Advice & Impact

The LBC Practical Guide to Ageing Well

Cognitive decline is one of the biggest health challenges of the 21st Century. Losing thinking skills is one of our greatest fears about ageing. It is also the main reason why people lose their independence.

We need solutions, but do not fully understand why cognitive functions decline with age, or why marked differences in these changes are seen between individuals across the life-course. Without this knowledge, we are powerless to act. The Lothian Birth Cohorts aim to understand how and why cognition changes happen throughout the life-course and during ageing itself. Its ultimate aim is to provide information towards a rational basis for practical interventions that might slow age-related mental decline and therefore improve the quality of later life.

In this section we look at how research on the Lothian Birth Cohorts has offered us real insights into what we can and can’t change about the ageing brain and how we can look at ageing with the benefit of the knowledge and understanding about ageing gained from the Lothian Birth Cohorts.

This guide is for everyone, younger and older, practitioner and politician, just with an interest in thinking about the ageing brain and how society can potentially ease the burden of loss of thinking ability as we age. Our research can help to:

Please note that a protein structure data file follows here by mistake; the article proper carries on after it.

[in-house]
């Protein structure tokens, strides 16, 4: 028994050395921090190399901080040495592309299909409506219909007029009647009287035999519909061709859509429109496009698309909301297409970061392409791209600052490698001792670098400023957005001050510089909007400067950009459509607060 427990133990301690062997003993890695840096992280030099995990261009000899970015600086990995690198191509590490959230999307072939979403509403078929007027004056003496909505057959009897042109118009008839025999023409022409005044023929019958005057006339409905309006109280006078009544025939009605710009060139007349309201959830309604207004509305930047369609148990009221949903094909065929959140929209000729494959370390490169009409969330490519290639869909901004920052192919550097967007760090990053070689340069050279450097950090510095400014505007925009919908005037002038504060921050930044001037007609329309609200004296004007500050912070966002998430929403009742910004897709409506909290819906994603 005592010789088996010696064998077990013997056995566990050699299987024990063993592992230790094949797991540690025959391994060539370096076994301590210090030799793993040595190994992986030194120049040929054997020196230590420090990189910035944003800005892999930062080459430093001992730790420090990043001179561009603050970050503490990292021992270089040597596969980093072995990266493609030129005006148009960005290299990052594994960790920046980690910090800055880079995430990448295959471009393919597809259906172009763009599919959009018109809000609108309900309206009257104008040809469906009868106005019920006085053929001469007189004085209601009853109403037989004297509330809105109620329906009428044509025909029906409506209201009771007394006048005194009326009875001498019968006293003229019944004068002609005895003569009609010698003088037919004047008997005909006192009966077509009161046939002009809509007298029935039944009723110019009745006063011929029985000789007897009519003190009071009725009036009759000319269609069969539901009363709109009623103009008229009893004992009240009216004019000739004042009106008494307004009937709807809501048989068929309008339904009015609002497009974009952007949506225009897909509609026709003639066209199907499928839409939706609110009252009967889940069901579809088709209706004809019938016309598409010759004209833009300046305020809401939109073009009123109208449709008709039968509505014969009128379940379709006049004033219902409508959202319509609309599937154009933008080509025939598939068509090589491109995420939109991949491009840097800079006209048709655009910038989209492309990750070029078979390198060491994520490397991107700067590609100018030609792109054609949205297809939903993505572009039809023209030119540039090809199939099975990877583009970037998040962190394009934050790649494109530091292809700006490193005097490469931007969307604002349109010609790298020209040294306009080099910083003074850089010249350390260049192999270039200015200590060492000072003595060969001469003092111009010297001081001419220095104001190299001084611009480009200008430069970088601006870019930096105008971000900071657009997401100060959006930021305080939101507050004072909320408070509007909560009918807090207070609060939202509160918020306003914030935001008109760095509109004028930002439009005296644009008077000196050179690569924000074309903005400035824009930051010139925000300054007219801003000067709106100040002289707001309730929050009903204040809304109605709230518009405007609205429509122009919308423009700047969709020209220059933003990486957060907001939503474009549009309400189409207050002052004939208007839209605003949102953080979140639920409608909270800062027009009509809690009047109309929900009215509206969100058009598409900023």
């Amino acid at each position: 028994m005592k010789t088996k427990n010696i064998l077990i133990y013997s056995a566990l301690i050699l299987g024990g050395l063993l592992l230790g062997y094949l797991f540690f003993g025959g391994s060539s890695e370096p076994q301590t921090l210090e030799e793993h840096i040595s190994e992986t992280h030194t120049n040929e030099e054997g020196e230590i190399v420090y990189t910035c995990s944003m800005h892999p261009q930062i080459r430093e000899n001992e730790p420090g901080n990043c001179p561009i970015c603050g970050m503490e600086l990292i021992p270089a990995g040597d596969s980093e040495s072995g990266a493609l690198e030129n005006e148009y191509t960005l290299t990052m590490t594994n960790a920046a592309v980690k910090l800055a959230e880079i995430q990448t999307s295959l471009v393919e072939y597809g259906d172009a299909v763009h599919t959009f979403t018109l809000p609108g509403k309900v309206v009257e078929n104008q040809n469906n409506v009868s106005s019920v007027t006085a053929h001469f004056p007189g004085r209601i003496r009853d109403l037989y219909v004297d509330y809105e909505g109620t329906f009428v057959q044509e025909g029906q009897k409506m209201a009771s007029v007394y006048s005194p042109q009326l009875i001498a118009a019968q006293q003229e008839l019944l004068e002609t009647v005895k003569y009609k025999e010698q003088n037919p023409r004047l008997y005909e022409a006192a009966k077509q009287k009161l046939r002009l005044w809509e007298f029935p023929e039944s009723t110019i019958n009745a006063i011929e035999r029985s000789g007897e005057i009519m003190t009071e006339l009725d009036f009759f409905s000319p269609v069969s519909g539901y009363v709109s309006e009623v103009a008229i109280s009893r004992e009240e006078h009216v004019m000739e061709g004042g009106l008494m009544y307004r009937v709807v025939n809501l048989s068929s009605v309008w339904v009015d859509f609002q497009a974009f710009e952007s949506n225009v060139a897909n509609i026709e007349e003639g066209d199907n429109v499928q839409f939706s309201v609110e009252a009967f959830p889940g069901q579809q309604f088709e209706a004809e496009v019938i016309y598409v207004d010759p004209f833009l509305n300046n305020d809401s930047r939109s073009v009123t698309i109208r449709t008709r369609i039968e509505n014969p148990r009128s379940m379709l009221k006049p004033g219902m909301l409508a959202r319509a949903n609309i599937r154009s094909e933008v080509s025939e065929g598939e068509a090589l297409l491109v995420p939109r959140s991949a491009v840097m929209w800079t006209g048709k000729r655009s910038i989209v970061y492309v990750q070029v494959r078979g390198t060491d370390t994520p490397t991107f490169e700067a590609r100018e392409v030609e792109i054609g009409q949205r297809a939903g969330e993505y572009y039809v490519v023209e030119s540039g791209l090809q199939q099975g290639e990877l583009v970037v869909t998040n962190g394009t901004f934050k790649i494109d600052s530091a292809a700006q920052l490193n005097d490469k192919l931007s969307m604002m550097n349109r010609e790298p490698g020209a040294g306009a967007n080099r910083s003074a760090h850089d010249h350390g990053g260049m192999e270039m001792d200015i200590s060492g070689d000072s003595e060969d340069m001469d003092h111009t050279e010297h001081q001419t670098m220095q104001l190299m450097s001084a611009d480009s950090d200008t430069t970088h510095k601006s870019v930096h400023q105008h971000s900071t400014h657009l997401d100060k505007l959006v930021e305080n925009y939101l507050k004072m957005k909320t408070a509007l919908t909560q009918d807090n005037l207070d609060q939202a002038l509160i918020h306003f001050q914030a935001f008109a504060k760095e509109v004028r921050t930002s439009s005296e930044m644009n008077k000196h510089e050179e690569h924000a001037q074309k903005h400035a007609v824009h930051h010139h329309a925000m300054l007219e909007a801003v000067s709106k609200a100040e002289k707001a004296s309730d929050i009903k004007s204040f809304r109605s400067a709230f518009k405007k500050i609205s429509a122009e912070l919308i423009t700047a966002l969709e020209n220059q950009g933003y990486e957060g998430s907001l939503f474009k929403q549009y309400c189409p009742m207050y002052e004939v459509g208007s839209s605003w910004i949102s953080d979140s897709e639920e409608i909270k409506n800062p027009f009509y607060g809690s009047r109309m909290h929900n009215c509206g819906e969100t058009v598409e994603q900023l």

• Advise people on what they can do throughout their lives to protect their cognitive health
  • Provide health and social care professionals with the ability to improve advice on, and management of, age-related cognitive impairment, reducing its impact on patients’ lives;
  • Provide an evidence base for changes to healthcare and education policy to maximise people’s chances of ageing successfully;  
  • Provide information to help businesses develop working practices that support older customers with age-related cognitive decline;
  • Contribute knowledge that might help in the development of future evidence-based interventions to improve prevention, diagnosis and treatment of age-related cognitive impairment.
  • Pioneer new techniques and offer new perspectives in complex cross-disciplinary research of lasting benefit to the scientific community.


Our research has been featured in policy documents, third sector literature, the national and international press, an art exhibition and a play, leading to the term cognitive ageing being used in both BBC television and in policy summaries. Results have attracted the attention of senior policy makers at a regional and national government level. As well as an unparalleled resource for the study of ageing, leading to a growing number of discoveries at the cutting edge of ageing research, the Lothian Birth Cohort will leave a lasting social, cultural and historical legacy, captured through unique collaborations with artists and writers.


As well as publishing our results through papers in scientific journals, we also disseminate the results to the research community through giving talks and posters to scientific conferences. In addition, we introduce the project and its findings to other audiences, including the public, policy makers, industry and other groups who would be interested in The Disconnected Mind and its findings.